Ergometer (Rowing Machine)
The Ergometer is a machine that allows us to get a workout with a somewhat reasonable facsimile of the rowing stroke. There is no need to balance, no interaction with the surface of the water, no requirement to interact with others in a crew, and the hands travel straight back and forth rather than following the arc of pivoting oars. While the basic motion of the stroke is quite similar, the nuances of the boat are missing so while rowing an ergometer one can make many mistakes of stroke efficiency that would show up in a boat. While these mistakes are vital to boat speed they are trivial on the erg. Ergometer technique is to keep you from hurting yourself on the rowing machine.
- A very important thing to keep in mind is to keep your back straight. DO NOT SLOUCH. Rowing is analogous to a weight lifting motion so keep your back straight as you would when lifting. You lean forward as you reach to the wheel cage, and you lean back as you pull the handle to your stomach, but make sure this leaning motion is done at your hips and not by flexing your spine. Just as in lifting a barbell, lift with your legs not the back. If you slouch you will feel it in your lower back. Keep your back straight and firm and that pain will disappear.
- Lift with your legs. A common technique fault is something called "shooting the slide". This is like squatting over a barbell, gripping the bar and then standing up, straightening your legs while keeping your grip and leaving the bar on the ground. Your legs are then finished but you haven't yet lifted the bar and when the bar finally rises all the work of lifting will be done with your back. Keep your back firm, straight, and strong. Make sure the motion of the seat moves the oar handle. The fault on the other end is lifting with your back and not using your legs effectively. Think about accelerating the wheel with your legs first, keeping a firm strong back position. Once the legs are nearly done, use your back by leaning back until you feel a slight abdomen crunch... then follow thru with the arms.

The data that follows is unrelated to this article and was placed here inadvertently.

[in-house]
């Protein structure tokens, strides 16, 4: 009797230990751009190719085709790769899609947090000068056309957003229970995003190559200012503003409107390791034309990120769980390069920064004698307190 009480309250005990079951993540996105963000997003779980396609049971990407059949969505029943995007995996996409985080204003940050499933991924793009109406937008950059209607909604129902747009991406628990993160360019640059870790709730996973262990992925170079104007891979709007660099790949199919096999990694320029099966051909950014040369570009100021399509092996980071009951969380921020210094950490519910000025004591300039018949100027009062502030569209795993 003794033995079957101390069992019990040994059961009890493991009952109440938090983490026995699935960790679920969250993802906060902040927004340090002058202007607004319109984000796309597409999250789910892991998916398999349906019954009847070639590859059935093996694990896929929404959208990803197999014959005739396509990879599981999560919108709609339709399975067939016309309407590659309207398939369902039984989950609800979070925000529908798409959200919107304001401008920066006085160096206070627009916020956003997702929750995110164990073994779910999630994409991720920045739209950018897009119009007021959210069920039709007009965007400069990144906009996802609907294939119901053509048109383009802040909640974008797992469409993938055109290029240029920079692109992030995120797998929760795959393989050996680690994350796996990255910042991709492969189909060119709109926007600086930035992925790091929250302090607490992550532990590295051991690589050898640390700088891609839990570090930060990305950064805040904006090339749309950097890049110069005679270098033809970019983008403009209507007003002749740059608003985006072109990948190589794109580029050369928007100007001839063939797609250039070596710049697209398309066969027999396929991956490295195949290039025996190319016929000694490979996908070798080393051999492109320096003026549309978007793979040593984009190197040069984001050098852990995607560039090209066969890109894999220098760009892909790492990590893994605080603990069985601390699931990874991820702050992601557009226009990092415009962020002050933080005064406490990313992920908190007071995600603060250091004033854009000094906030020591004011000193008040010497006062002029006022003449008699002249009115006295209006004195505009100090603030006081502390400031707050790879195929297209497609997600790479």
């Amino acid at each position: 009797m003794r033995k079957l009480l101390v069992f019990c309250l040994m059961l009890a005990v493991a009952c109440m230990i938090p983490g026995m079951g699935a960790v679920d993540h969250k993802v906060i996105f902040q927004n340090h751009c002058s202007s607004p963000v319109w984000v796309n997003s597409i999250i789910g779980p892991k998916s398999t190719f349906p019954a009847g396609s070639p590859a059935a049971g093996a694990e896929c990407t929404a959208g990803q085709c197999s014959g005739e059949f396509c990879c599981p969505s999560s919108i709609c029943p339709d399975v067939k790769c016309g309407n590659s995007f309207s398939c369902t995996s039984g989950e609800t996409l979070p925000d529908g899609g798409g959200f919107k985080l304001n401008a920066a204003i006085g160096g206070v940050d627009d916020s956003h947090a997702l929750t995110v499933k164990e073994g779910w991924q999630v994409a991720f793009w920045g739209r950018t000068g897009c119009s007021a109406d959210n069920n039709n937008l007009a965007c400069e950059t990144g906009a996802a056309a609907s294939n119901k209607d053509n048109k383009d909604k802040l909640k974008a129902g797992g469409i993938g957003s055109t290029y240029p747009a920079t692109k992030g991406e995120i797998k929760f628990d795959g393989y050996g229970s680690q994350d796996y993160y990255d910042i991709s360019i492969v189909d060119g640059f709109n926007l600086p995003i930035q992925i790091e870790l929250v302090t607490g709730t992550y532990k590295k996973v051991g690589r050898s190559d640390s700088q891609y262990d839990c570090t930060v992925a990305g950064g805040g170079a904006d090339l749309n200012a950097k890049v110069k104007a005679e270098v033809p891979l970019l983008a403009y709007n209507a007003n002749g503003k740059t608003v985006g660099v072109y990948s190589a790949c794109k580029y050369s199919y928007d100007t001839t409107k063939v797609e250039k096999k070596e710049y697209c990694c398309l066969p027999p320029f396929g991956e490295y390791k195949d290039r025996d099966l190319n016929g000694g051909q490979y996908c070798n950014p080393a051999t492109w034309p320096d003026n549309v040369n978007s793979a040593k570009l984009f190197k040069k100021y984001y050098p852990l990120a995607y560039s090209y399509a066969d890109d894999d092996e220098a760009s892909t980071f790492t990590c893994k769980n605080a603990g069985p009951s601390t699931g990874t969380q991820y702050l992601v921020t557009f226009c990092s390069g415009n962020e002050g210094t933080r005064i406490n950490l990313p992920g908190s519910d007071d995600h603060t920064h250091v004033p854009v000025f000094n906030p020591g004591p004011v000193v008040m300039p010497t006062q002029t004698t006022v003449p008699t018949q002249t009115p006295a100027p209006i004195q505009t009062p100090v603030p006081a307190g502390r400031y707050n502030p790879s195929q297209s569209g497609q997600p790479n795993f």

- The hands should travel over the knees when the legs are nearly straight. Many unschooled machine rowers lift the hands over bent knees: Your hands should travel horizontally to and away from the wheel cage. You should have no discernable rise or fall of the chain as it enters the wheel cage.
- If you are new to the machine, take it easy. Rowing uses many more muscles through a much greater range of motion and you can bring your heart rate up much more quickly than you are used to on a stationary bike or a treadmill. A long easy row is better for you than a short burst of speed. Think smooth, long, and easy, and if you have access to a heart rate monitor, row to your target heart rate. Until you have some experience on the erg the speed the display shows you is trivia. Once you know the relationship between speed as shown on the display and your heart rate, you can use the speed display and race yourself.
- The display will show you something immediately important; that is the stroke rate. Competitive crews will row sprint races at stroke rates of 35 to 45 strokes / minute but unless you have some experience in competitive crew you do not need to go anywhere near that fast of a stroke rate. Keep your stroke long and smooth and row at the lowest rate that seems reasonable and comfortable. College crews will row in the high 20's and low 30's for long rows, working on getting the stroke rate up only the last few weeks before competitions. A stroke rate in the low 20's is a good place to start.
- Legs -- then body -- then shoulders -- then arms Pull on the handle by pushing with your feet and sliding the seat. (like lifting a barbell with your legs) Let your arms hang loosely between your shoulders and your hands. After the legs do their work, pivot on your pelvis (don't bend your spine) and lay back. Lay back just far enough to feel a slight crunch in your abdominal muscles. No need to lay back so that you need to do a full sit up each stroke. As you finish laying back pull your shoulder blades together and finally pull with your arms. To recover, allow the hands to come out quickly, straightening the arms. Reach out with your shoulders as you lean forward with your torso and then finally creep up slowly on the rolling seat. You should spend three times the time rolling up on the seat than you spend with the arms-shoulder-torso recovery.